Secondly, the Commission has made clear that the role of law centres is to offer legal advice, albeit biased towards advice on social security and such matters. The Commission has made it equally clear that it is not the role of law centres to become centres for what they term community work but what many of us, particularly on the Conservative Benches, would term political agitation.

The Commission has made it plain that that is not the purpose of law centres, and the fact that that has been said lends strength to the position of the council in my borough of Wandsworth, which, although it spends the most money of any local authority in England on law centres—about £150,000 a year—has had to contend with law centres which are not content to deal merely with the areas within which it is thought they should operate but have gone far too much into the area of agitation, to the extent that their ability to carry out their basic legal service has been damaged.

I compliment the Royal Commission also on what it said about professional staff at law centres, reiterating that while they may work outside either of the professions they nevertheless have to adhere to professional standards and must be subject to the same control by professional bodies as the rest of us are when working in conventional legal practice.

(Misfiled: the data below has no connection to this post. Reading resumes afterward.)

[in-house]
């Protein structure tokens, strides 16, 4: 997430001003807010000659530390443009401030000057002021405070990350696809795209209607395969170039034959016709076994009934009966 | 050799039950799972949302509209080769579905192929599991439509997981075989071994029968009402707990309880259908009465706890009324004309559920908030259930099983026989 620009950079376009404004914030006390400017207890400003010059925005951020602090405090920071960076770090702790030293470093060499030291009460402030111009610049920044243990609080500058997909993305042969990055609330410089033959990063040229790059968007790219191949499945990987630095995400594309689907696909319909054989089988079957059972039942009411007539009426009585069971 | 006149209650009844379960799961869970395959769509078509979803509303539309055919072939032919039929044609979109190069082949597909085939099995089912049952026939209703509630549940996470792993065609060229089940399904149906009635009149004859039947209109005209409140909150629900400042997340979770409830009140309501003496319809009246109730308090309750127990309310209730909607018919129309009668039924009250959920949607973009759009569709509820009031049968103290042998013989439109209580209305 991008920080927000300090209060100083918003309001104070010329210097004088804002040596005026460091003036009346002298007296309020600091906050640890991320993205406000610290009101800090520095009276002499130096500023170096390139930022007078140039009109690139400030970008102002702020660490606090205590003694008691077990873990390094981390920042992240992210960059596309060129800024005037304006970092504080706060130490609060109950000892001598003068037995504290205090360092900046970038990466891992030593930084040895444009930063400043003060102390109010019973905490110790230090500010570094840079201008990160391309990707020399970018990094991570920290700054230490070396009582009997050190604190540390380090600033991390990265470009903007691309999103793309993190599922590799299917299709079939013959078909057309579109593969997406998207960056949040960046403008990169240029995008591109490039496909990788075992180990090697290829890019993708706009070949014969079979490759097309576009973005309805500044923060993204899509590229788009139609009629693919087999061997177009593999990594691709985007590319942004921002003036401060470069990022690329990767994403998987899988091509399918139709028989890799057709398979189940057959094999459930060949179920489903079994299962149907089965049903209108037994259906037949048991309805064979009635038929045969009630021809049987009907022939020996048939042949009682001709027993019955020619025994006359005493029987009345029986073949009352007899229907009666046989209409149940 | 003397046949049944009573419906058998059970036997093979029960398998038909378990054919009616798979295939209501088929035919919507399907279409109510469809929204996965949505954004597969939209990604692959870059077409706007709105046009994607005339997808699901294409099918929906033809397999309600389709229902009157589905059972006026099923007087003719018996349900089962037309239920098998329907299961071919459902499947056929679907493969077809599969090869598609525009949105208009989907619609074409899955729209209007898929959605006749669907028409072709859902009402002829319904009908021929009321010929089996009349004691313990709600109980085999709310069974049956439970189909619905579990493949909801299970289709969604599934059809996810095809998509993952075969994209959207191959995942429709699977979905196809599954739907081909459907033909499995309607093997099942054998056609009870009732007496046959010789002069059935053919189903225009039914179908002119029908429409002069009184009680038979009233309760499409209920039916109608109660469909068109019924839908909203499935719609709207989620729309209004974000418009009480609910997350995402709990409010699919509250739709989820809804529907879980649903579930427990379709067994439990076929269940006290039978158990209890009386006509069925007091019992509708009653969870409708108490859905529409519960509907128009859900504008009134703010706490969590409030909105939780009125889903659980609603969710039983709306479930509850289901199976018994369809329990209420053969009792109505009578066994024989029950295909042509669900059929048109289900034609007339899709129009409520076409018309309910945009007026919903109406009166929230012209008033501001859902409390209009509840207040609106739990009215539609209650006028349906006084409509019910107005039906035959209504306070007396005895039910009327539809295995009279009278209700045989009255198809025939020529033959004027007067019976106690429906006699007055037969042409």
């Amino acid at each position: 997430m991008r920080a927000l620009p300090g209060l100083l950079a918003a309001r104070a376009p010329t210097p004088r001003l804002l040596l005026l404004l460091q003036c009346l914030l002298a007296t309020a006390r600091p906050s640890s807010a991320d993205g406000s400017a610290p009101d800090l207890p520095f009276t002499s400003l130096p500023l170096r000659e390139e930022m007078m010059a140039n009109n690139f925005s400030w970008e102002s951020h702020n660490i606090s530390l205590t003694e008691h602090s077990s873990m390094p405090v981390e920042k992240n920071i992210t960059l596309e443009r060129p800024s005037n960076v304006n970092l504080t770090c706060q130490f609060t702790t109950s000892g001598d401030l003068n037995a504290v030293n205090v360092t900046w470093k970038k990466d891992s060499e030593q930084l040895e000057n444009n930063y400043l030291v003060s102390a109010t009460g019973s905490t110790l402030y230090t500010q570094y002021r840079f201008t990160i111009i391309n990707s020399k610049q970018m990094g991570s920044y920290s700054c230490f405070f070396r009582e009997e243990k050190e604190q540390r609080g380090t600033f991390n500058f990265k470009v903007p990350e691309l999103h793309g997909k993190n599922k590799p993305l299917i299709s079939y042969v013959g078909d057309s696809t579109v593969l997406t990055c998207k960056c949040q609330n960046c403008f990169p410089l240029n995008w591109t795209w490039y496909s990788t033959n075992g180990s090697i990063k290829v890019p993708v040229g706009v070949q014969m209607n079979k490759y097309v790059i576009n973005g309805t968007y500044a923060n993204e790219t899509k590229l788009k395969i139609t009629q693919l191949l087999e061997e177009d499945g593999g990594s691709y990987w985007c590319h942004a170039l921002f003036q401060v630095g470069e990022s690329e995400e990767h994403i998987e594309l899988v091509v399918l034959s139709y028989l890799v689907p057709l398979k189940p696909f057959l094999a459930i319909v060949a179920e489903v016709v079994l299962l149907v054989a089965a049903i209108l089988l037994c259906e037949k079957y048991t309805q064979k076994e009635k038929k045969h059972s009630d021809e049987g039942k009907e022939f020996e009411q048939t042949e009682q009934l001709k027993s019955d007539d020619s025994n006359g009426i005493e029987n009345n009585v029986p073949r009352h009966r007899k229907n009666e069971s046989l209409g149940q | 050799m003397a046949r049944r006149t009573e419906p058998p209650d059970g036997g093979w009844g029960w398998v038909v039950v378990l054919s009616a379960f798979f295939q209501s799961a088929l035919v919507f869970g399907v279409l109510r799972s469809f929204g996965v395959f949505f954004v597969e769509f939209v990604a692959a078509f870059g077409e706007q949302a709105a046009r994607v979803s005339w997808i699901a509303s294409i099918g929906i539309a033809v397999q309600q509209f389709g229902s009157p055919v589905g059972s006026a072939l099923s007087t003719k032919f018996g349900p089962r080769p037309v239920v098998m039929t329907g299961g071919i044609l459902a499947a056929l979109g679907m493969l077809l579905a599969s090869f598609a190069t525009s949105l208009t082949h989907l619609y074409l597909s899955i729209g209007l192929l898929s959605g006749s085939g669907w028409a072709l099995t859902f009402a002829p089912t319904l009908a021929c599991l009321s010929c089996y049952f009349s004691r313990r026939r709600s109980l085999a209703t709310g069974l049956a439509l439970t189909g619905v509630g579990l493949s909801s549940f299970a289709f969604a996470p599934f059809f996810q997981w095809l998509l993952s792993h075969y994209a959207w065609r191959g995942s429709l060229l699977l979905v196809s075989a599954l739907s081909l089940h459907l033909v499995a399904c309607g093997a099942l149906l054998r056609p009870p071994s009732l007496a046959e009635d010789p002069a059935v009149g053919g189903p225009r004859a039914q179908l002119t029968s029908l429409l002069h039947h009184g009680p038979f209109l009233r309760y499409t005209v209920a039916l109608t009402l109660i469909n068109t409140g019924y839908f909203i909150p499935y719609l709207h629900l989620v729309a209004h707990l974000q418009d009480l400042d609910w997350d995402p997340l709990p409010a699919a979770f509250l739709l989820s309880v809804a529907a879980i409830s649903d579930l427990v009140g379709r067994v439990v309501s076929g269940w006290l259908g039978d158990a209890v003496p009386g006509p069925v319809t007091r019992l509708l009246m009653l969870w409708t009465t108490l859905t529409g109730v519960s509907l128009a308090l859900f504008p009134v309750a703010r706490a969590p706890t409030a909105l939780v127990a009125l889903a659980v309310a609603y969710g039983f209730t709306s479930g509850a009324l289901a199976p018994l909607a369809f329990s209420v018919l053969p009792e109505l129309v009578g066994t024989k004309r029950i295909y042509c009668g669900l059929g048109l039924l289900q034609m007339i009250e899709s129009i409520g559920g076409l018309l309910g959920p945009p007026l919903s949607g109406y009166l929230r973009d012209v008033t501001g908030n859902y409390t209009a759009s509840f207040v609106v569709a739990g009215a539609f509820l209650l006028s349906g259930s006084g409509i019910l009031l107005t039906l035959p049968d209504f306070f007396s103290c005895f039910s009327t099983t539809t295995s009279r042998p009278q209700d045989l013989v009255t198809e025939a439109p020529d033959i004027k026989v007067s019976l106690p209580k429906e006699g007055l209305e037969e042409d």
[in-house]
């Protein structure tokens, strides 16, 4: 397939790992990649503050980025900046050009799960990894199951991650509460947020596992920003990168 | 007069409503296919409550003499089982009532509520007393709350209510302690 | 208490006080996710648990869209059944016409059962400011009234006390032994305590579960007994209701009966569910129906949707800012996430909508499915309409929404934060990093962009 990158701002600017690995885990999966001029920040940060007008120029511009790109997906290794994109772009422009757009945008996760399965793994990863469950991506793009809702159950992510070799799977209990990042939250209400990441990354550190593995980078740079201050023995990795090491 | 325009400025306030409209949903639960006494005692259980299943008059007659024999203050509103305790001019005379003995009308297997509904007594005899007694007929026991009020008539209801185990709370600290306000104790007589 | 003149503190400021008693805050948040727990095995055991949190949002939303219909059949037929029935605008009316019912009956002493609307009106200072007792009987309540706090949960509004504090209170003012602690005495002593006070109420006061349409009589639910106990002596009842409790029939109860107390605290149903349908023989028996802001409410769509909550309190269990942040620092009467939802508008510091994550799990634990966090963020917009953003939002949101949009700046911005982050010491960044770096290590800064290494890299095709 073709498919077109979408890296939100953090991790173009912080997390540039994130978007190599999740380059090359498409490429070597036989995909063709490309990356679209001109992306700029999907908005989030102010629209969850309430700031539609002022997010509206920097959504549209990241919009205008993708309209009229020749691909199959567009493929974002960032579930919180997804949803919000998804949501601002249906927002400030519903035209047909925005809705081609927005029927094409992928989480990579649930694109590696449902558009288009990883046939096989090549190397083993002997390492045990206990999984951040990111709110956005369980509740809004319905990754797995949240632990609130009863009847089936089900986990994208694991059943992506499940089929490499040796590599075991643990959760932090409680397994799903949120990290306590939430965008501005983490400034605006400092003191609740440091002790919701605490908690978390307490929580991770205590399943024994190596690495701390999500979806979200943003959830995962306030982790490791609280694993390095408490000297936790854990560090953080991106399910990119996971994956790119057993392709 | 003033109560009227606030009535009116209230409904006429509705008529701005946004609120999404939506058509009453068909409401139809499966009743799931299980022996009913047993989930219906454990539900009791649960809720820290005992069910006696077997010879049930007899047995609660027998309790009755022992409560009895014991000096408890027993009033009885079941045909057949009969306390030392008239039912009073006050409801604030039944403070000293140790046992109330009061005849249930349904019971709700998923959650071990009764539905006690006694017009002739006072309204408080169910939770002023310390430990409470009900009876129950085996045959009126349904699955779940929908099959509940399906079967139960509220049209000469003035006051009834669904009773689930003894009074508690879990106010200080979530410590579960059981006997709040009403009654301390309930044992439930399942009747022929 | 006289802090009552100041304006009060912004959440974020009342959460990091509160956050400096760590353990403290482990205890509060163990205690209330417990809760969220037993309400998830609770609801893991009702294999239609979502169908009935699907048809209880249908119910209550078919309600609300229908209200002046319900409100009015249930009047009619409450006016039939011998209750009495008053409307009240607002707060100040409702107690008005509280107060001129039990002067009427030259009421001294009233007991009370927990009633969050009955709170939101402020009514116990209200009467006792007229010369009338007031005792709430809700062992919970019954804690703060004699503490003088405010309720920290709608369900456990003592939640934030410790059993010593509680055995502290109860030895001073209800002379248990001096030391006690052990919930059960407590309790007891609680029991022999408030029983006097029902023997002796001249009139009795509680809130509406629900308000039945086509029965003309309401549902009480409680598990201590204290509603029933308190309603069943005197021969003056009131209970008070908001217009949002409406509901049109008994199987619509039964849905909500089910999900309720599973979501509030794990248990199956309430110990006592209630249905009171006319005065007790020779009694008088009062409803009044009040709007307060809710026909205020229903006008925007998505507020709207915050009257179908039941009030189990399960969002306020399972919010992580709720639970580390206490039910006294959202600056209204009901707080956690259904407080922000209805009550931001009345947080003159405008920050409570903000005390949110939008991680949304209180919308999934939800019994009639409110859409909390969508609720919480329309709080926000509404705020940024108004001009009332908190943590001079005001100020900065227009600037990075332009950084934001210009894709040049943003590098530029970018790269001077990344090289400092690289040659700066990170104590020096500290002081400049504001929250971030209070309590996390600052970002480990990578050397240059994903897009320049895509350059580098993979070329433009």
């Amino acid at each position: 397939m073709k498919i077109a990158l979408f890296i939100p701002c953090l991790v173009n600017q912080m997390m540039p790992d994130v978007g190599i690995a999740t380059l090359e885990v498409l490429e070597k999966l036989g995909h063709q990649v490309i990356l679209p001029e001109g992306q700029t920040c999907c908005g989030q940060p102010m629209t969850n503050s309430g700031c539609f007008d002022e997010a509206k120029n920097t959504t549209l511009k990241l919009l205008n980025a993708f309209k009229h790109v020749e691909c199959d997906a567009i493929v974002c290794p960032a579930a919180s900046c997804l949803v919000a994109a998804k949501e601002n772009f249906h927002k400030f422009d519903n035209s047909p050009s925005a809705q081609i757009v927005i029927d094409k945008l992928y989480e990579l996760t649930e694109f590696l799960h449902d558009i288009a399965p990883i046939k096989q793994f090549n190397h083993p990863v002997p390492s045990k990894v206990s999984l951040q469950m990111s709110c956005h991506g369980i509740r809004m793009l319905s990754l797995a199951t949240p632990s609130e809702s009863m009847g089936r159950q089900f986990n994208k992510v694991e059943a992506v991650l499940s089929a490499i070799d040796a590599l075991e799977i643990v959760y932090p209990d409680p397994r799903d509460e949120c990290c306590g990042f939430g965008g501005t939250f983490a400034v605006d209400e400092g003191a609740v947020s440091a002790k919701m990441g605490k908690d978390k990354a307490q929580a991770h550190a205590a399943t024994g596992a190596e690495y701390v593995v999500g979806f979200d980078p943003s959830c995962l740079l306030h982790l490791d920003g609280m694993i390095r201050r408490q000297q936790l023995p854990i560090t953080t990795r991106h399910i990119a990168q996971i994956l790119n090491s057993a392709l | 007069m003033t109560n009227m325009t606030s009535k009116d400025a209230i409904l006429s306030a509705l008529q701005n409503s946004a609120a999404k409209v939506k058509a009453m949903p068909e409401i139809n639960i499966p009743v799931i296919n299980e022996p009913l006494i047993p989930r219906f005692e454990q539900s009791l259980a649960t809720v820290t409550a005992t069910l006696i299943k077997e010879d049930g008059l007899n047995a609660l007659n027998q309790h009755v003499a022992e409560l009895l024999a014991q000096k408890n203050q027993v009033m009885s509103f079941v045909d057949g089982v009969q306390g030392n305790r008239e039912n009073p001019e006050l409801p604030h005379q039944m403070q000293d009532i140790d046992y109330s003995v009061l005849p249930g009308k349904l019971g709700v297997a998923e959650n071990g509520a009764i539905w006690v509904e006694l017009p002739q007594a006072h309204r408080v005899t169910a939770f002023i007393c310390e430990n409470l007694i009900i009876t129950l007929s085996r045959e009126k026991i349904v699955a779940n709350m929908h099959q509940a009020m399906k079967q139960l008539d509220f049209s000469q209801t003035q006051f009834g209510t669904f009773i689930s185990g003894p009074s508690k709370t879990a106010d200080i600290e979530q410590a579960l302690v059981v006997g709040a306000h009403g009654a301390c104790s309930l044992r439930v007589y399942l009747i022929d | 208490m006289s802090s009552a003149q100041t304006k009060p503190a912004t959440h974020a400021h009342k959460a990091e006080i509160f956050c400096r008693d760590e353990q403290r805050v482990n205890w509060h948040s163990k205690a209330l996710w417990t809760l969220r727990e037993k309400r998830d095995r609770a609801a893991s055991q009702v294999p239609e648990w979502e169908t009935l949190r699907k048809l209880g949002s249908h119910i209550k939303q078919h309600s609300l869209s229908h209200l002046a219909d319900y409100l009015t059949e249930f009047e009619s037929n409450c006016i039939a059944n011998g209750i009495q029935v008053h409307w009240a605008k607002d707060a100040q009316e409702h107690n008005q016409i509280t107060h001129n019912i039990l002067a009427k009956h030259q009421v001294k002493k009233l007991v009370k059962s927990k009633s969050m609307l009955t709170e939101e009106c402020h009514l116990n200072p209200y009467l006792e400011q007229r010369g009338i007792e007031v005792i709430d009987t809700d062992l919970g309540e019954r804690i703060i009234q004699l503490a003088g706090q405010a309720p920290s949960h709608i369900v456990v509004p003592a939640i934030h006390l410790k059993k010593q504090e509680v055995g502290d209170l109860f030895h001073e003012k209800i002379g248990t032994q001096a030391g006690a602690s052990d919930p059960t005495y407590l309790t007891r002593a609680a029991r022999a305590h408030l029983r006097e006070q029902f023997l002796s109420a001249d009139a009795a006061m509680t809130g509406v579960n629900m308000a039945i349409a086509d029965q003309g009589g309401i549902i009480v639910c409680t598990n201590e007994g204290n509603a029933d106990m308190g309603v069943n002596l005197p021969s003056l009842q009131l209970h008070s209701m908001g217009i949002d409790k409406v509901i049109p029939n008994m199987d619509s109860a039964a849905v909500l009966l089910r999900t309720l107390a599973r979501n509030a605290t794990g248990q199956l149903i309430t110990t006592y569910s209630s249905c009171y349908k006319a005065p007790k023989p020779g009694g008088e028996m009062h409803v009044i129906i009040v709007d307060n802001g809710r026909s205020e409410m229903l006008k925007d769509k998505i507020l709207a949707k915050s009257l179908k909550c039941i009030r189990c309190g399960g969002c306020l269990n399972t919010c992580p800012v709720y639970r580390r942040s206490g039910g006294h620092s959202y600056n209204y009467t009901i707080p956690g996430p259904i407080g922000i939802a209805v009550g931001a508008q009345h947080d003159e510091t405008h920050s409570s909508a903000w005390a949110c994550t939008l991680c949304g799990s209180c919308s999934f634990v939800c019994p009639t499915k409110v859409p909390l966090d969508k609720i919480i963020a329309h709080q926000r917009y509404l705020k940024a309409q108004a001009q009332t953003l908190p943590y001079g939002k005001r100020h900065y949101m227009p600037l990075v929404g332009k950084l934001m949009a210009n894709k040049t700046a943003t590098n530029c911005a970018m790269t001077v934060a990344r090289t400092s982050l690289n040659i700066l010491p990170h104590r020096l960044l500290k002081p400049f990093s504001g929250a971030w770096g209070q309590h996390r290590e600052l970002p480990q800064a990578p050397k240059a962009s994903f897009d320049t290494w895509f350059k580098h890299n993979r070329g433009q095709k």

The only point about law centres on which I take issue with the Royal Commission is on its recommendation for a central agency. I suggest that that is not in keeping with our views on quangos. There is no reason why there should not be sensible local control of a law centre, just as there can be sensible local control of so many essential local services, of which this is but one.

My next point relates to legal aid. I appreciate that funds are not readily available—it would be irresponsible to suggest that they are—but the whole subject of legal aid and administrative tribunals has to be considered with the greatest care. When my right hon. and learned Friend made his statement last week, he was kind enough to indicate his basic sympathy with the idea that legal aid should be extended, and I hope that within the lifetime of this Government it will be possible for something to be done about that.

11.34 pm